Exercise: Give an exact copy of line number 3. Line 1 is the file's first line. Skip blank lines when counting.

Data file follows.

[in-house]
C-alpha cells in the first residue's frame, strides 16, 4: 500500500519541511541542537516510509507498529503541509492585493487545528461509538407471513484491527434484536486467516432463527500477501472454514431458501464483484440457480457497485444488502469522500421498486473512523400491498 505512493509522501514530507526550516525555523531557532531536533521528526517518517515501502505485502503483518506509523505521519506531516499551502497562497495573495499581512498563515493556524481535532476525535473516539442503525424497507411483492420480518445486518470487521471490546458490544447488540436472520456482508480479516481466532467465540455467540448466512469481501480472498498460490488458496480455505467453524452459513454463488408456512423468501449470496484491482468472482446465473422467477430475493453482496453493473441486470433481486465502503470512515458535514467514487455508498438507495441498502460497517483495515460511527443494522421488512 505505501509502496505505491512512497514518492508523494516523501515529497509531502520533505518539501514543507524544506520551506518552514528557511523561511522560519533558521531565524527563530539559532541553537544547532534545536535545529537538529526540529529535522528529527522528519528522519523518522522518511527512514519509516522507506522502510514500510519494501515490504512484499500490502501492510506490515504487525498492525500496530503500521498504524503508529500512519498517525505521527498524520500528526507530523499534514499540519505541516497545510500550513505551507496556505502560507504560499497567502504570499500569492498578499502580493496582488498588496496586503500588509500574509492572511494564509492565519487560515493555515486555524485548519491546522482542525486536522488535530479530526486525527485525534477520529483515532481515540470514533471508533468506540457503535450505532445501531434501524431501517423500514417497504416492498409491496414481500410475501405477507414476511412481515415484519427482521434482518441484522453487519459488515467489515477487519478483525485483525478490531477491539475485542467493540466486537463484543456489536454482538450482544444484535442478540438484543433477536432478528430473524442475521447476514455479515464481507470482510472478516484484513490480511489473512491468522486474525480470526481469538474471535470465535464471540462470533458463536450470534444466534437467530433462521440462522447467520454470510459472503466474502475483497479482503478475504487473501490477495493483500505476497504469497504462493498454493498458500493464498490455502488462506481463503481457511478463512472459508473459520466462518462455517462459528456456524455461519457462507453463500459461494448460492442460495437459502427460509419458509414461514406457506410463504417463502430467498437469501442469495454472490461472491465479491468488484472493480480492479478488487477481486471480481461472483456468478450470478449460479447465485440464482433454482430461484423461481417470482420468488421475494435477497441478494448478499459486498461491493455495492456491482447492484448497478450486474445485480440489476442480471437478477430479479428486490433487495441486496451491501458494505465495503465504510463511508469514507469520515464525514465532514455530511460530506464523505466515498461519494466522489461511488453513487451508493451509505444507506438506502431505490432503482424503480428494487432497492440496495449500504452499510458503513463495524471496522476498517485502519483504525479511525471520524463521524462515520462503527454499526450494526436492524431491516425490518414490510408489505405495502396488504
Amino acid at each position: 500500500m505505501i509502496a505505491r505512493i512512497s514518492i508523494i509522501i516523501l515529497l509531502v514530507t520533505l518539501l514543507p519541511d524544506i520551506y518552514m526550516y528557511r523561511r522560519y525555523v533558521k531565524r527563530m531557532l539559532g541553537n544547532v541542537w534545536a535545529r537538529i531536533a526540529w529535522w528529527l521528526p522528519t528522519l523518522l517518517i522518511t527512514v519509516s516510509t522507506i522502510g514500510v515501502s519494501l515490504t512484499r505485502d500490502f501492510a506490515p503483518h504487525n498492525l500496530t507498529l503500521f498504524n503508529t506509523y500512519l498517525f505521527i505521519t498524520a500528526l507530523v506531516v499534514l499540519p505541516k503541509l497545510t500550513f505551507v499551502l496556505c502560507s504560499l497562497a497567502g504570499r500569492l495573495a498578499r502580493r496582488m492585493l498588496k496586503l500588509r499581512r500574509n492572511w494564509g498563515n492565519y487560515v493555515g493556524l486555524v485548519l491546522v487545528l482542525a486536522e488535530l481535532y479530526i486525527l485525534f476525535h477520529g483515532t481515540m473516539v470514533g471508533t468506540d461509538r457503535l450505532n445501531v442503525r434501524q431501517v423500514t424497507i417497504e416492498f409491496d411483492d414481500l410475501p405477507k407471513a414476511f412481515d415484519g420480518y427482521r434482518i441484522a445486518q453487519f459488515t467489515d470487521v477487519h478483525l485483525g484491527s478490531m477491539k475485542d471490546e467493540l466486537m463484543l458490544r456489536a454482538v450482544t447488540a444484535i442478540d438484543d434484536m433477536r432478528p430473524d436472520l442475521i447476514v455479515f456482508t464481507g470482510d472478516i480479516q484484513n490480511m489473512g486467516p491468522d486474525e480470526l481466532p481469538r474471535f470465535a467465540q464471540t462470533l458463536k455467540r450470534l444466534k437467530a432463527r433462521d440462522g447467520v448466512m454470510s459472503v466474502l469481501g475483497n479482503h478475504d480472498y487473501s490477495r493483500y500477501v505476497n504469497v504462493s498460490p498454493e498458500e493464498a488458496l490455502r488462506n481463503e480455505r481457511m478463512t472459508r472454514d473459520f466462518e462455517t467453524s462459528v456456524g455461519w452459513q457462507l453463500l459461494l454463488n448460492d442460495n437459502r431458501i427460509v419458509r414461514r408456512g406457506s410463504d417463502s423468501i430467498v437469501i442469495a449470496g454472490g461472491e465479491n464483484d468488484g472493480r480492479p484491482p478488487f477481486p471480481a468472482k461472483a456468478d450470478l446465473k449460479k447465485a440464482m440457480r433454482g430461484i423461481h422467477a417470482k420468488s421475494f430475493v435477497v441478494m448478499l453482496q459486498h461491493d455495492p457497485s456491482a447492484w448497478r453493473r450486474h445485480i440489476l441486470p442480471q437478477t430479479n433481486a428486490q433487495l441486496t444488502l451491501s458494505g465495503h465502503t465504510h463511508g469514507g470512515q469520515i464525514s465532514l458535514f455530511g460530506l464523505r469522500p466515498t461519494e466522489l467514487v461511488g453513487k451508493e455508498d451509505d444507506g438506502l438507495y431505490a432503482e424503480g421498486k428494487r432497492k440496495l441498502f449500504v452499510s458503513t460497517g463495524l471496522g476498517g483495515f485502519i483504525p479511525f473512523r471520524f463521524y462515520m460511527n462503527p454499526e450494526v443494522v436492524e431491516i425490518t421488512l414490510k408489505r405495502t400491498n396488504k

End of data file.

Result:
Amino acid at each position: 500500500m505505501i509502496a505505491r505512493i512512497s514518492i508523494i509522501i516523501l515529497l509531502v514530507t520533505l518539501l514543507p519541511d524544506i520551506y518552514m526550516y528557511r523561511r522560519y525555523v533558521k531565524r527563530m531557532l539559532g541553537n544547532v541542537w534545536a535545529r537538529i531536533a526540529w529535522w528529527l521528526p522528519t528522519l523518522l517518517i522518511t527512514v519509516s516510509t522507506i522502510g514500510v515501502s519494501l515490504t512484499r505485502d500490502f501492510a506490515p503483518h504487525n498492525l500496530t507498529l503500521f498504524n503508529t506509523y500512519l498517525f505521527i505521519t498524520a500528526l507530523v506531516v499534514l499540519p505541516k503541509l497545510t500550513f505551507v499551502l496556505c502560507s504560499l497562497a497567502g504570499r500569492l495573495a498578499r502580493r496582488m492585493l498588496k496586503l500588509r499581512r500574509n492572511w494564509g498563515n492565519y487560515v493555515g493556524l486555524v485548519l491546522v487545528l482542525a486536522e488535530l481535532y479530526i486525527l485525534f476525535h477520529g483515532t481515540m473516539v470514533g471508533t468506540d461509538r457503535l450505532n445501531v442503525r434501524q431501517v423500514t424497507i417497504e416492498f409491496d411483492d414481500l410475501p405477507k407471513a414476511f412481515d415484519g420480518y427482521r434482518i441484522a445486518q453487519f459488515t467489515d470487521v477487519h478483525l485483525g484491527s478490531m477491539k475485542d471490546e467493540l466486537m463484543l458490544r456489536a454482538v450482544t447488540a444484535i442478540d438484543d434484536m433477536r432478528p430473524d436472520l442475521i447476514v455479515f456482508t464481507g470482510d472478516i480479516q484484513n490480511m489473512g486467516p491468522d486474525e480470526l481466532p481469538r474471535f470465535a467465540q464471540t462470533l458463536k455467540r450470534l444466534k437467530a432463527r433462521d440462522g447467520v448466512m454470510s459472503v466474502l469481501g475483497n479482503h478475504d480472498y487473501s490477495r493483500y500477501v505476497n504469497v504462493s498460490p498454493e498458500e493464498a488458496l490455502r488462506n481463503e480455505r481457511m478463512t472459508r472454514d473459520f466462518e462455517t467453524s462459528v456456524g455461519w452459513q457462507l453463500l459461494l454463488n448460492d442460495n437459502r431458501i427460509v419458509r414461514r408456512g406457506s410463504d417463502s423468501i430467498v437469501i442469495a449470496g454472490g461472491e465479491n464483484d468488484g472493480r480492479p484491482p478488487f477481486p471480481a468472482k461472483a456468478d450470478l446465473k449460479k447465485a440464482m440457480r433454482g430461484i423461481h422467477a417470482k420468488s421475494f430475493v435477497v441478494m448478499l453482496q459486498h461491493d455495492p457497485s456491482a447492484w448497478r453493473r450486474h445485480i440489476l441486470p442480471q437478477t430479479n433481486a428486490q433487495l441486496t444488502l451491501s458494505g465495503h465502503t465504510h463511508g469514507g470512515q469520515i464525514s465532514l458535514f455530511g460530506l464523505r469522500p466515498t461519494e466522489l467514487v461511488g453513487k451508493e455508498d451509505d444507506g438506502l438507495y431505490a432503482e424503480g421498486k428494487r432497492k440496495l441498502f449500504v452499510s458503513t460497517g463495524l471496522g476498517g483495515f485502519i483504525p479511525f473512523r471520524f463521524y462515520m460511527n462503527p454499526e450494526v443494522v436492524e431491516i425490518t421488512l414490510k408489505r405495502t400491498n396488504k